Reading Barbara Crooker's new book and feeling the urge to pull poetry back to sanity. Too much language-bending, cutesy difficult writing out there now. It's refreshing to read poetry with music and purpose that doesn't strain your analytical abilities, but does deepen your feeling of connection to life. Life is difficult enough -- why do poets so often want to make poetry another difficult layer? Not that I don't like linguistic effect and here and there some imagistic ornamentation -- "costume jewelry" I heard Annie Dillard calls it -- but when did literature veer so far in the direction of the daily newspaper that it's only "if it bleeds, it leads" or if it's unintelligible it's marvelous?
Rant over. Take a look for yourself at Barbara's site. Or go over to Wordtech's page for her book, Radiance, and read sample poems. "Some October" is my favorite. I'd stack it up any day against Mary Oliver's "Fall Song." In fact, there's a lot in Barbara's work that reminds me of Oliver's.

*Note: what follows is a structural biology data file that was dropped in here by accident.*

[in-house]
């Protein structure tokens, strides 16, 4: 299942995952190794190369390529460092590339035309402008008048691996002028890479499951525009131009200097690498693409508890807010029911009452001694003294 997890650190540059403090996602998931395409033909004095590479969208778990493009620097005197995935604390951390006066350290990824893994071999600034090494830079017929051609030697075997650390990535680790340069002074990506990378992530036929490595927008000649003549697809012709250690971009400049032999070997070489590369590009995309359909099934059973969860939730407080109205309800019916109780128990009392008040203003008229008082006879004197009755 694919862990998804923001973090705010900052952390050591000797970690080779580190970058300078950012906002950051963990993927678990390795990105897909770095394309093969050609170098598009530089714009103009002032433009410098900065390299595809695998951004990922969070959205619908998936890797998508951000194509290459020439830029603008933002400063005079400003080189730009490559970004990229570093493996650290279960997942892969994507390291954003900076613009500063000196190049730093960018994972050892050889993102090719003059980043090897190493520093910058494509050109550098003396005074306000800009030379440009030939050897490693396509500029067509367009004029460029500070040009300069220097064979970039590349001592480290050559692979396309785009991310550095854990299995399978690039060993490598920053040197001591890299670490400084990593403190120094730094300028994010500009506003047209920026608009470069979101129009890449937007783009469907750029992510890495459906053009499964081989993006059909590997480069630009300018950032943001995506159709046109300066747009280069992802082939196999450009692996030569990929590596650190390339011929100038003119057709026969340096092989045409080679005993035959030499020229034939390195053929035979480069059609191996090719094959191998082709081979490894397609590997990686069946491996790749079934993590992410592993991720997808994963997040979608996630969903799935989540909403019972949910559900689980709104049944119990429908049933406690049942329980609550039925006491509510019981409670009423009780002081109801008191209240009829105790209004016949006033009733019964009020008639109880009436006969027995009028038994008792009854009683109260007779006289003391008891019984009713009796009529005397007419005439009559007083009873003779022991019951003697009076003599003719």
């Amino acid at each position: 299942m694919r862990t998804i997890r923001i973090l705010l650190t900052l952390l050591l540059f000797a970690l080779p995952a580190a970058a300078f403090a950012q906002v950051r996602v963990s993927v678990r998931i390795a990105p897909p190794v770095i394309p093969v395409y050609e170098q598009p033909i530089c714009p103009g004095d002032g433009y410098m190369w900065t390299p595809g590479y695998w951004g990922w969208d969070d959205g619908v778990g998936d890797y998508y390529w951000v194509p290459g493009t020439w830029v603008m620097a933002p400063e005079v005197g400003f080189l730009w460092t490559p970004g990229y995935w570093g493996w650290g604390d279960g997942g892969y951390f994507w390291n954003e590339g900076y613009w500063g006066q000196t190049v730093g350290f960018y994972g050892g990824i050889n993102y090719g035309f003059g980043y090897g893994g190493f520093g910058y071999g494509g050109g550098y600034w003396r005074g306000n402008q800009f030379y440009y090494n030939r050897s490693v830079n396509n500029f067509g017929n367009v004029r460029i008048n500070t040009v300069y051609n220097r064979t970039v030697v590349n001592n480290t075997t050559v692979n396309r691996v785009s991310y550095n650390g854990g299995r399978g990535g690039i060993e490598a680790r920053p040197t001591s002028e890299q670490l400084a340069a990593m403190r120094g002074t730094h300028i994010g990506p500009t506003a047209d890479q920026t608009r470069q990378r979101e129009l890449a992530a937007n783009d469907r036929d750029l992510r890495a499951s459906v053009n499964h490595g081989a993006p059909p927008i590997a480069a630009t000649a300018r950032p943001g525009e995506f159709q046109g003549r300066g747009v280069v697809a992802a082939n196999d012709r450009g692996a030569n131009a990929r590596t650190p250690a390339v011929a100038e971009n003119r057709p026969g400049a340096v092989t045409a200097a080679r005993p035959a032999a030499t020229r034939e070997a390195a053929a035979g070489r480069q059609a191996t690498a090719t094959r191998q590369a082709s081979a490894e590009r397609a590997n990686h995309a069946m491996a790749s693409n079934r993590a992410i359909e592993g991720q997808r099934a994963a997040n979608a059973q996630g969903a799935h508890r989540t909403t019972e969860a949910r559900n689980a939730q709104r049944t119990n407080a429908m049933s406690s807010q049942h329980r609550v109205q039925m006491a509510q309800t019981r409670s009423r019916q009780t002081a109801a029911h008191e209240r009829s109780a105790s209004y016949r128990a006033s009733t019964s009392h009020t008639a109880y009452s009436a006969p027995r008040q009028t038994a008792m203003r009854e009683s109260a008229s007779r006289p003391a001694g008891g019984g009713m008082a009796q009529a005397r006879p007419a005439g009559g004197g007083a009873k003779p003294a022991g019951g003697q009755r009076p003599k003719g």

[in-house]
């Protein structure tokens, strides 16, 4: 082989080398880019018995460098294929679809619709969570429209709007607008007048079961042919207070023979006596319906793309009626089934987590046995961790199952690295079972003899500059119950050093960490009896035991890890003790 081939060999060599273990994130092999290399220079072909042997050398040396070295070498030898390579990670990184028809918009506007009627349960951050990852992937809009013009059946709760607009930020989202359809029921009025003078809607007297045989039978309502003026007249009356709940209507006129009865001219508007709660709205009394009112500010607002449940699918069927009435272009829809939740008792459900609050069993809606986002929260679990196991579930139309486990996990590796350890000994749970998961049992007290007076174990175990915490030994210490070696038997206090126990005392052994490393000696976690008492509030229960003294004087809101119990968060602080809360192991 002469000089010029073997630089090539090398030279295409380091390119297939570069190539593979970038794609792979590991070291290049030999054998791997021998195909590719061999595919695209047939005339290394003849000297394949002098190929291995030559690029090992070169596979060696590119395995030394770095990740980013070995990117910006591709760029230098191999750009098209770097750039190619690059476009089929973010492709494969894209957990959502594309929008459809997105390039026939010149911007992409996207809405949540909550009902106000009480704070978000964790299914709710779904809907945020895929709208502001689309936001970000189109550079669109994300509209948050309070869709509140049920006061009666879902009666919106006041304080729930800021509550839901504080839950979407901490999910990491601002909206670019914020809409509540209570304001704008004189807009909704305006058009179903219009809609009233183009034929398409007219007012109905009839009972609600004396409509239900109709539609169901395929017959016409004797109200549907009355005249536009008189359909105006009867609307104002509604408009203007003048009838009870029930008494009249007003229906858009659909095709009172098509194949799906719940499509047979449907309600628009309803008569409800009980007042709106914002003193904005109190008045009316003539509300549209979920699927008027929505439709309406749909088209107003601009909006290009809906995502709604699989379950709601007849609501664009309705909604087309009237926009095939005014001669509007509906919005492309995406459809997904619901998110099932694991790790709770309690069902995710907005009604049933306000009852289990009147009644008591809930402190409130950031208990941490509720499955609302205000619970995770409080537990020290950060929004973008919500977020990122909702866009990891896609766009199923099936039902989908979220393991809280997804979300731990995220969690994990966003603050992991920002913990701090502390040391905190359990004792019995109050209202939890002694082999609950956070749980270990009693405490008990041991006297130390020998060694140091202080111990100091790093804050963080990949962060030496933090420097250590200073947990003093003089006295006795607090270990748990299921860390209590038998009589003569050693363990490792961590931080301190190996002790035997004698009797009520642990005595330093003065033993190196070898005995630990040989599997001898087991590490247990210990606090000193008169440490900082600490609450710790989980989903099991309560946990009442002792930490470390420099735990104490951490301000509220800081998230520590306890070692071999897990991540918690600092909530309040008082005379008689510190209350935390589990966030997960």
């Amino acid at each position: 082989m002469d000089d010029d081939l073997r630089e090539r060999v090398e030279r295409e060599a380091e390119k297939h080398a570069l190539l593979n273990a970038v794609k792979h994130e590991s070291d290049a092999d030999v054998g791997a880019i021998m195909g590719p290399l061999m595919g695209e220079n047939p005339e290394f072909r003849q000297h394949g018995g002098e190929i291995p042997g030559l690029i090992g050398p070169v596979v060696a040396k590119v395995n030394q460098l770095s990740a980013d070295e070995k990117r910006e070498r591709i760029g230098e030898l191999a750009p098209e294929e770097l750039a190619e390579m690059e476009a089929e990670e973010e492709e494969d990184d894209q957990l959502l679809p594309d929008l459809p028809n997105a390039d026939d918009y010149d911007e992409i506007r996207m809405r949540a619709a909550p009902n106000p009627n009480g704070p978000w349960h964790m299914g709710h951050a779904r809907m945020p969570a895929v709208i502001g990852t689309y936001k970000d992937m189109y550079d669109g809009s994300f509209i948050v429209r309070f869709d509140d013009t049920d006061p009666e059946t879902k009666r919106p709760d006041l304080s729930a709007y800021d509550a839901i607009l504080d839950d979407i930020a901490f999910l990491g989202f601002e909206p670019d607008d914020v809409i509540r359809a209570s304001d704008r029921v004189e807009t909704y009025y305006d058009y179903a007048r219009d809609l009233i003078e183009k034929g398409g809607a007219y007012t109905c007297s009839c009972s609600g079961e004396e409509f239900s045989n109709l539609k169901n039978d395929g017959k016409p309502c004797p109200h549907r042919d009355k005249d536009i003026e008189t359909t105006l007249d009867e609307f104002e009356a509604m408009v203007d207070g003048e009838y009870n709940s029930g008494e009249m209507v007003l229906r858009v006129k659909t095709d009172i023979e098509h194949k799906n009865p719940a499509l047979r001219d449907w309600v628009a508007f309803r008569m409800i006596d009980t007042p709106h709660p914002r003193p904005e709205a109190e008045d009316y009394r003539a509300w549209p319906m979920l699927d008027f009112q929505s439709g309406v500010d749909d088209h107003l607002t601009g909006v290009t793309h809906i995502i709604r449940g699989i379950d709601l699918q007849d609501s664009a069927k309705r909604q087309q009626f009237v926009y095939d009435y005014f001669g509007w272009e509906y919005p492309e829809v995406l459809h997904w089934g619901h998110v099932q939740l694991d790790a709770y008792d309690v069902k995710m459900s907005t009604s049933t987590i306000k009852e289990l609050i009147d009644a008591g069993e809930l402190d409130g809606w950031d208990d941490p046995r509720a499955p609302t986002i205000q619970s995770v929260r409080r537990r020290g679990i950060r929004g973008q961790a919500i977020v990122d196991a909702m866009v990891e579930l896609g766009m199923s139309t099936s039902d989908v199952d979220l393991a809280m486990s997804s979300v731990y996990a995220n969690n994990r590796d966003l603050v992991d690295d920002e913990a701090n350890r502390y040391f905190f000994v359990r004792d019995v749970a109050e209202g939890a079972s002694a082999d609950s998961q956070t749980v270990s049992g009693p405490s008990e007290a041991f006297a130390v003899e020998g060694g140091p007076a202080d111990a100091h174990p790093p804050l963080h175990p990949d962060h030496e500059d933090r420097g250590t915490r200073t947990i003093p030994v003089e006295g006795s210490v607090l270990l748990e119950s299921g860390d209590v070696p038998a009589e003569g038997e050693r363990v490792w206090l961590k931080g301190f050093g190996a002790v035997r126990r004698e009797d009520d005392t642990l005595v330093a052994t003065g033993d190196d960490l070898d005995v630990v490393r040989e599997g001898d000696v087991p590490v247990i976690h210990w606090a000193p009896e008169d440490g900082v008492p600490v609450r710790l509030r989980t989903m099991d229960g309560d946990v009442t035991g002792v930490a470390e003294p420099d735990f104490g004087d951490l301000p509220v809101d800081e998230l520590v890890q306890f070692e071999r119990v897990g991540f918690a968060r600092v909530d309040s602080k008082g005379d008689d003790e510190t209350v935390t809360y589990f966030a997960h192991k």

I'm in a celebratory, radiant mood. It's Sunday, my day of as much poetry as I want to read, and as little as I can manage to write. One has to have a day off, even of writing. It's also a week in which a friend of mine was just ordained a Bishop in the Catholic Church. The ceremony was in Baltimore, so I wasn't able to attend, but I heard that blessings rained liberally on all and a great party was held afterward. Yay, Denis!
Blogging is my distraction from goal-oriented writing. It's becoming my journaling, though I never want it to veer into the lane of boring to others kind. I can use paper for that. Or my head. I've thrown out years of journals, so why write more? I'd rather read. Once you turn a certain age, the specter of your heirs having to pore through the stuff and decide what to do with it is horrifying. Let all the drafts, dreams, journal pages and half-revised, unfinished pieces of work be burnt! Let the ashes turn into birds of inspiration to fly through someone else's head or simply, beautifully vanish.